The SH-01 is a compact synth with a standard, velocity-sensitive, 37-note keyboard (three octaves). It is easy to transport and it runs on a power supply or batteries (the manufacturer says battery life is 4-5 hours). This summer, we took it along with a notebook to the sunny French beaches to test it while getting tanned. The black and white plastic housing isn’t as cheap as it seems. It seems to have some sort of reinforcement and it endured rough handling pretty well. The instrument is an invitation to tweaking. Its front panel is packed with clear, ergonomic and logically implemented control elements. Handling is easy with any synthesis form because you can understand the signal and modulation paths right away: D-Beam controller, LFO, oscillator, filter, amp, effects, etc. The 18 envelope sliders and 11 rotary controls recall the design of the prestigious Jupiter-8 or JP-8000. The rotary controls are not screwed down but they are well secured anyway. On the contrary, the sliders with plastic heads are fragile. It is very disappointing that in today’s modern digital era, controls only seem to to “jump,” because this limits their use in live performances.

Roland SH-01 "Gaia"

A “Bank” key plus eight dedicated keys allow you to select the 2 x 64 ROM and RAM programs (RAM is for user presets). Editing arpeggios and sequences is harder because controls are reduced to their simplest expression. Many commands use key combinations using the shift button, and many functions are not written on the front panel, which is a serious design flaw in our eyes… To use the SH-01 in real time, you get an optical D-Bean controller you can assign to many synthesis parameters, a pitch+modulation joystick (typical of the manufacturer) and an assignable port for a foot controller. The unit offers some valuable direct performance controls: tap tempo, octave transpose and V-link for image/slide-show control with compatible devices. A “Manual” control allows reckless sound designers to start programming from the position of the physical control itself, or they can start by reseting all parameters all at once.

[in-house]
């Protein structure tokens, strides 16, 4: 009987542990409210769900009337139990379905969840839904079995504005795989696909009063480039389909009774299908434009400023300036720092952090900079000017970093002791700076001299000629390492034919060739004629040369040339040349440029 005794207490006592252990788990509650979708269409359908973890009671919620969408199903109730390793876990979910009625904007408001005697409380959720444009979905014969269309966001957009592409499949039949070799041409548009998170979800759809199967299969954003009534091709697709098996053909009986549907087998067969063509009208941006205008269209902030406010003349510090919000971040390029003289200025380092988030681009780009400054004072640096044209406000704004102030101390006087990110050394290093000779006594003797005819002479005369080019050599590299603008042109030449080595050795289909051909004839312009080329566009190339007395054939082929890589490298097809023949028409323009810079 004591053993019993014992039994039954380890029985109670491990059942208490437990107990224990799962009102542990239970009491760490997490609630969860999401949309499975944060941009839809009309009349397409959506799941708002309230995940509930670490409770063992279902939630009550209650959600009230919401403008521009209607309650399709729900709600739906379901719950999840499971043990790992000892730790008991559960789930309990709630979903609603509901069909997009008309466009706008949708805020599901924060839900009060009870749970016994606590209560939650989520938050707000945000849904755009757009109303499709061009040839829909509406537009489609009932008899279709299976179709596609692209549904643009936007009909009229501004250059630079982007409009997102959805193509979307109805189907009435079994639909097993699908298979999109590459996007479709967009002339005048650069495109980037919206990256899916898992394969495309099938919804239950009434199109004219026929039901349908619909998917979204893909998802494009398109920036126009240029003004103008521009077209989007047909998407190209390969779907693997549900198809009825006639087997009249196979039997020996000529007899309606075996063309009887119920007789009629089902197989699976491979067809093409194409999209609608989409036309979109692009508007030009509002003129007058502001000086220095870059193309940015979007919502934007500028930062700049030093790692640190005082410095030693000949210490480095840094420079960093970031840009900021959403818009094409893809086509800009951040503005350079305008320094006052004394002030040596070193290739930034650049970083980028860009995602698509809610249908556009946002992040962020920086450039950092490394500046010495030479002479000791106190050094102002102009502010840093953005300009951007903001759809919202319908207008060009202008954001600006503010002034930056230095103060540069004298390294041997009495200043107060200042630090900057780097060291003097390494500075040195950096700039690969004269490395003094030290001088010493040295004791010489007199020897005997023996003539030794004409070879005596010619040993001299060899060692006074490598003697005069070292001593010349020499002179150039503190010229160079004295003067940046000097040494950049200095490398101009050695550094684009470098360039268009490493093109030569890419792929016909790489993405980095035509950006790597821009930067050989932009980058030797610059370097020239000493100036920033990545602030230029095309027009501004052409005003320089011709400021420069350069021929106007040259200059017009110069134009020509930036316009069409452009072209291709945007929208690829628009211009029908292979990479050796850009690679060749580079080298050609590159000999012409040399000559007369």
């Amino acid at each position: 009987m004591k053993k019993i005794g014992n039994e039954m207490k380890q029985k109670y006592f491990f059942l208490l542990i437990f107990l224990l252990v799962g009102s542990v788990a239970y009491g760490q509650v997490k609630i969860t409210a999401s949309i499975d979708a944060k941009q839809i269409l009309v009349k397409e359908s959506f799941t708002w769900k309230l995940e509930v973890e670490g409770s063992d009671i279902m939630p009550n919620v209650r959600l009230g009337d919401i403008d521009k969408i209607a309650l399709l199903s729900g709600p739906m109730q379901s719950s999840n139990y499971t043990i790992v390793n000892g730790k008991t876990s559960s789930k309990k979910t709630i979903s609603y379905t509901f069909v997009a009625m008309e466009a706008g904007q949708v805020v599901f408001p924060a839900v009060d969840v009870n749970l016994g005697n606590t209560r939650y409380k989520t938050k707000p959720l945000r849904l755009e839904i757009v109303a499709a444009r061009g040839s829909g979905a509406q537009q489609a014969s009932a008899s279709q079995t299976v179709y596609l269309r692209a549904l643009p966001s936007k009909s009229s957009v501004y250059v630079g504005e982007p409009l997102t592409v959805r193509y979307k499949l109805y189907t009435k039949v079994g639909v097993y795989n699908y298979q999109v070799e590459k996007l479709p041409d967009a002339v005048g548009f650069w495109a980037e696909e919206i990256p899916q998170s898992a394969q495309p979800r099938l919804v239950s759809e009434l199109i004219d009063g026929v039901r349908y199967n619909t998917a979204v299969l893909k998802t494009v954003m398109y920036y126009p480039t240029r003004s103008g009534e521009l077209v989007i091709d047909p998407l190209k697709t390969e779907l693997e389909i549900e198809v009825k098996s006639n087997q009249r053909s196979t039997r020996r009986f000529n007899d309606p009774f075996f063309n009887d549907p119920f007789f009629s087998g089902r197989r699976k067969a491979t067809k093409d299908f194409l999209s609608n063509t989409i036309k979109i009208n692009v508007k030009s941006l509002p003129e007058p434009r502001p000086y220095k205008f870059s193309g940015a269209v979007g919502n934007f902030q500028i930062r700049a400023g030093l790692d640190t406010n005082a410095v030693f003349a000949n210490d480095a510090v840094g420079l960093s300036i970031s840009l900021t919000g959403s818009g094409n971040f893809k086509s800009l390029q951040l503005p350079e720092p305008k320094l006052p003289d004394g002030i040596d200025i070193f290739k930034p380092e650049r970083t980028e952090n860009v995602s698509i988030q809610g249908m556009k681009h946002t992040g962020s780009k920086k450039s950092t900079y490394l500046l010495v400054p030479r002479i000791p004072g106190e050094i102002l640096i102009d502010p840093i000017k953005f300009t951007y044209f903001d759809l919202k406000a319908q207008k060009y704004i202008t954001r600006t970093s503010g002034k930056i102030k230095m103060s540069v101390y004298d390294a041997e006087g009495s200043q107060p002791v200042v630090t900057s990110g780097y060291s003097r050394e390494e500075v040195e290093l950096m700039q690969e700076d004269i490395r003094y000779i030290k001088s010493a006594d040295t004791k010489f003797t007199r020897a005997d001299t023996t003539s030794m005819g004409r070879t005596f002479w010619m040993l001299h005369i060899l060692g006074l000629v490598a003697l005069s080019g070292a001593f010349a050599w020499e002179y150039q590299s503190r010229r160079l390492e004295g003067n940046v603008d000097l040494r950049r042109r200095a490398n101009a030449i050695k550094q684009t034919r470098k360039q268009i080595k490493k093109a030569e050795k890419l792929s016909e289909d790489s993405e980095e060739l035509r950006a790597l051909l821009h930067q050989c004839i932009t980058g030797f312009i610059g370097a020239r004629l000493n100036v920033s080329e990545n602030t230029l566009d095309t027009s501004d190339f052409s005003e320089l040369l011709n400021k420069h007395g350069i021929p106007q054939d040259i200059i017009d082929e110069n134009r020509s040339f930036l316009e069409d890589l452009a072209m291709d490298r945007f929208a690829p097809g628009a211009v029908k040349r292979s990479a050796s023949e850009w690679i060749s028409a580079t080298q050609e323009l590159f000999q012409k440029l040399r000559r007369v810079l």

USB Gets the Place of Honor

Roland SH-01 "Gaia"

The rear panel makes a very good impression (except for the usual external power supply): stereo audio output and phones output on 1/4″ jacks, versatile assignable 1/4″ TRS input for a foot controller, Midi in/out, and a dual USB port. The USB ports allow you to connect the SH-01 to computers and storage devices, which is rather unusual for a device in this price range. Even better: the “Host” USB port allows bidirectional Midi and audio data transfer with a computer (drivers are provided on the CD-ROM) for direct audio recording into a host application without quality loss. It also allows you to route the audio mix of the host application to the SH-01 analog outputs. We chose this solution for the sound samples in this review… The device can also send the computer the audio signal feeding the stereo minijack on the front panel. This signal can be processed within the SH-01. You can mute it, attenuate it and cut frequencies according to three modes: high/mid frequencies (to suppress vocals and solo parts of a song, for example), low frequencies and full range. On the contrary, it is not possible to route the input signal to the internal filters and effects. (We are still wondering why the device has this frustrating limitation.)